Nature proved too much for Art on Monday (11 October) at Rifle, a pass in the western Colorado mountains in the USA.
GV Rifle gap
GV Curtain suspended above gap
GV Rockface TILT DOWN TO workers
SV Engineers at work (5 shots)
GV & SV Curtain suspended between peaks
CU Winch wheel
GV Curtain in position
SV & GV PAN Curtain unfurled by wind (3 shots)
CU Woman watching
SV & CU Curtain billowing and tearing on rocks (3 shots)
SV Ranchers herding cattle beneath curtain (4 shots)
SV Artist looking perplexed
Initials OS/2140 OS/2158
original colour on 12191/71 74ft
Script is copyright Reuters Limited. All rights reserved
Background: Nature proved too much for Art on Monday (11 October) at Rifle, a pass in the western Colorado mountains in the USA. Gusty winds stopped a work crew trying to hang a 1,250-foot-long (375 metres) nylon curtain across the pass.
The bright orange curtain, a work of art conceived by Bulgarian-born Christo Javacheff, was to be hung on steel cables across the gap. The project, estimated cost GBP104,000 (250 thousand dollars), folded after seventeen men spent three days trying to beat the wind. Parts of the curtain were torn to shreds.
SYNOPSIS: Rifle gap, a pass in the dramatic western Colorado mountains, as nature made it...and as art would have it.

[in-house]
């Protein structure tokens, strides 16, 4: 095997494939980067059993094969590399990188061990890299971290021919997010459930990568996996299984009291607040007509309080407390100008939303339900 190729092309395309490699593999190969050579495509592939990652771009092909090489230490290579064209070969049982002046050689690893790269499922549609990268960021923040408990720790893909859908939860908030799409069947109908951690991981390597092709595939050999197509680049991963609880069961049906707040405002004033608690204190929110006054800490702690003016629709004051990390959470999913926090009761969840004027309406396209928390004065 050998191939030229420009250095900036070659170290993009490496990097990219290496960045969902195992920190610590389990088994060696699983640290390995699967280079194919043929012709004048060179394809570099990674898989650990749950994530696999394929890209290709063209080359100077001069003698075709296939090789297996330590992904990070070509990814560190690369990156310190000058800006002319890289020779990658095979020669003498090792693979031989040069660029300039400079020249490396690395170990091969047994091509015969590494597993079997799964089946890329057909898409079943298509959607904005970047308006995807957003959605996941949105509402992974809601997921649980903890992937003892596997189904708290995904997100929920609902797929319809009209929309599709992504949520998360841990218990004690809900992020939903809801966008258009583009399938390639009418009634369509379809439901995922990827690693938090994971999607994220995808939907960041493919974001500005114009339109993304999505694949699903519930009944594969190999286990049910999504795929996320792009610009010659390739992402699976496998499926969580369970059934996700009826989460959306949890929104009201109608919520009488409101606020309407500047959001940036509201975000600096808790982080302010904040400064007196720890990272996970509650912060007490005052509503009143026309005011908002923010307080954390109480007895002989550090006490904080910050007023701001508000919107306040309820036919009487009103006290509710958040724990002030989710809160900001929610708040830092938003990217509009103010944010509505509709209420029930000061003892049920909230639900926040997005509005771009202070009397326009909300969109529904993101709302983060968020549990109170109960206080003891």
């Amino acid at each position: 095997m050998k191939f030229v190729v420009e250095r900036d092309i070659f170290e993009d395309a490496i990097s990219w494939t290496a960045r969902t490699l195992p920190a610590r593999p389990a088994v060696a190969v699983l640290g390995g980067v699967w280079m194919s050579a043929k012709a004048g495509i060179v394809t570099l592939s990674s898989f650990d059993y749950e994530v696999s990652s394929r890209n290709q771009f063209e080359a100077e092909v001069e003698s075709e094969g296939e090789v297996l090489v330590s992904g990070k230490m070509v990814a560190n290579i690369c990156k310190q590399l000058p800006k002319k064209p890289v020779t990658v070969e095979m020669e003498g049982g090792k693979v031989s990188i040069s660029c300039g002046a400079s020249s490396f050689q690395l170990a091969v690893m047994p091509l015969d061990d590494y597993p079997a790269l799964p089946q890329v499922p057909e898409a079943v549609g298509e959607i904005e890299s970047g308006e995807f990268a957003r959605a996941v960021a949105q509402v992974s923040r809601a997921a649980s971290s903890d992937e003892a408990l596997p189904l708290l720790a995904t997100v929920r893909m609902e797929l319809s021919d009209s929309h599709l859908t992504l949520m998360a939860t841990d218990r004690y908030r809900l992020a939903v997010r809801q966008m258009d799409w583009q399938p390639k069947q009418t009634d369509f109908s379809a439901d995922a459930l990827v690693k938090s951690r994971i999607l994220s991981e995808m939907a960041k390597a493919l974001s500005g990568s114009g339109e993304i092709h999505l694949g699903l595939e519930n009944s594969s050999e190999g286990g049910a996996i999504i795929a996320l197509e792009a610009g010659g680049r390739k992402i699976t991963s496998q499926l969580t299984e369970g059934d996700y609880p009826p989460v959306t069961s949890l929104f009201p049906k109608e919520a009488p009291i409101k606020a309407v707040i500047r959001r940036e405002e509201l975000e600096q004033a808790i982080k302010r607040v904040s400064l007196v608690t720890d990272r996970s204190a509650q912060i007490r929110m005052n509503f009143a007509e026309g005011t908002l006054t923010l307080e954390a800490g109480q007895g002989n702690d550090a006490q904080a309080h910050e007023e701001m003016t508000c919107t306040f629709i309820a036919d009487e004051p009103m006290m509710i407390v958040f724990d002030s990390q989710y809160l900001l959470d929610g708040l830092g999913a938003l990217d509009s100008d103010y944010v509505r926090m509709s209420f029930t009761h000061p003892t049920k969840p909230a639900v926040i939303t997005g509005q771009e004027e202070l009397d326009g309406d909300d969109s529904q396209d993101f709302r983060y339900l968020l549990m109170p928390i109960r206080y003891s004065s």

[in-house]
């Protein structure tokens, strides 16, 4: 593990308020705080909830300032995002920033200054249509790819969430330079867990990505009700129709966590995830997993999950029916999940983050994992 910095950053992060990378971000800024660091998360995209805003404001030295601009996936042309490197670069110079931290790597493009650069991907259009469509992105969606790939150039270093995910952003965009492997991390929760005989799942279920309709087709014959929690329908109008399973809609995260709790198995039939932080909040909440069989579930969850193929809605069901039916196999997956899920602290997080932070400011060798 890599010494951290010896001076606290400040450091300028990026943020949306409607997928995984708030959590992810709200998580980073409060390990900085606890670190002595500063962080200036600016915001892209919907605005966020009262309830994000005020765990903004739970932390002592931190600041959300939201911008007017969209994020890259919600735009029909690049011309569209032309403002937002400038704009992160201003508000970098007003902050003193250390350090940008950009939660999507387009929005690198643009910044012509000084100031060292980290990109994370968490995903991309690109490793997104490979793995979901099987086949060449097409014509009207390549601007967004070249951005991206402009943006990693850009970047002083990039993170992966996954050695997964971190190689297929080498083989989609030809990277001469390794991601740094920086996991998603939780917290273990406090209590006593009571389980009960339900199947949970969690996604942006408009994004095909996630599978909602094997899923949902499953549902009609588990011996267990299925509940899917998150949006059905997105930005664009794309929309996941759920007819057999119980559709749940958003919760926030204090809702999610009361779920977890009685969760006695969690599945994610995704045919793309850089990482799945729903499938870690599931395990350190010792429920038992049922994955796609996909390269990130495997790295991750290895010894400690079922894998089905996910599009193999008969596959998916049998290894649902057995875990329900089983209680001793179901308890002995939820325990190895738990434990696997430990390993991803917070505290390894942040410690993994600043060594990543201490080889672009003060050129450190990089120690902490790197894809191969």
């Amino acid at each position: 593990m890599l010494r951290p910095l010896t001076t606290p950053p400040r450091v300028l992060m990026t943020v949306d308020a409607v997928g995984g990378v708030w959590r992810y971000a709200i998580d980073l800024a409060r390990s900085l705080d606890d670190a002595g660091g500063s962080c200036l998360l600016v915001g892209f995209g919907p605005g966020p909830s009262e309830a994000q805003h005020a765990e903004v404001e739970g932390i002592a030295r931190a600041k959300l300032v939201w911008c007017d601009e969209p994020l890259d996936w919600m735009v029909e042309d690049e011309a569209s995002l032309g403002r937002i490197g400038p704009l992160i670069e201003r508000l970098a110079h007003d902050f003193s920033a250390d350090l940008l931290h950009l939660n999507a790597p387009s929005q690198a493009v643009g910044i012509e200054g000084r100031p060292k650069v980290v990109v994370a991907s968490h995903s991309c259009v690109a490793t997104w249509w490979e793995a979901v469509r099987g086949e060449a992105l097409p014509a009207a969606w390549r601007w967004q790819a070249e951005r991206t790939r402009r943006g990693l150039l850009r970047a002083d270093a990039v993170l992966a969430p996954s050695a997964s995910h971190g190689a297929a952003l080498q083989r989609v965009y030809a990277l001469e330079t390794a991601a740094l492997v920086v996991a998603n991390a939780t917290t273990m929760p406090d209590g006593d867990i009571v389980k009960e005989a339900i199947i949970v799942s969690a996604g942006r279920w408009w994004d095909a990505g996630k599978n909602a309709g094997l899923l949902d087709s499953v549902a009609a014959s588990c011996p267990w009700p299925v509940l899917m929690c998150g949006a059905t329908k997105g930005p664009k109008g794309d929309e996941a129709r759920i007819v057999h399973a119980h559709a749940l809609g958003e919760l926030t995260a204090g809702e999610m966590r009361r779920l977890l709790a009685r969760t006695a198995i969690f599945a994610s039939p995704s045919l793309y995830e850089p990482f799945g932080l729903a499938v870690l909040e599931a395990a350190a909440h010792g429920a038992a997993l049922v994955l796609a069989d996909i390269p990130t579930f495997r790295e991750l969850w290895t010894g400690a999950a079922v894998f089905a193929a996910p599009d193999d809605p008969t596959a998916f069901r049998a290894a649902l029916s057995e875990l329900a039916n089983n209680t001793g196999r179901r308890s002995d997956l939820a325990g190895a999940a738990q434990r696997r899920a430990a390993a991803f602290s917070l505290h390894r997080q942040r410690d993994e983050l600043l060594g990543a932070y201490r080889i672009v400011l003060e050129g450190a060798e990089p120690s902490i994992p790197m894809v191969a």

The Artist, Christo Javacheff, born in Bulgaria. His plan was to hang a 1,250-foot-long nylon curtain across Rifle Pass. Seventeen men spent three days trying to suspend the orange curtain on steel cables across the Gap.
Part of the curtain made it.
The dream of the artist, at a cost of over 100,000 pounds sterling, was revealed for a short moment.
But the wind, against which the workers had been fighting for three days, finally won. It caught in the folds of the curtain, billowed out and finally tore parts of the curtain.
Nothing could be done but watch as the curtain tore on the rocks and billowed in the 25-mile an hour wind. The curtain was to have had a notch in it to permit traffic to drive along Colorado highway 325, which runs across the gap. But it could have frightened drivers as much as it did cattle....
The curtain was described as the most ambitious project so far by Christo. He had the backing of about 40 art patrons, galleries and museums in the US and in Europe. Looking rather sad, Christo said he may try again next year.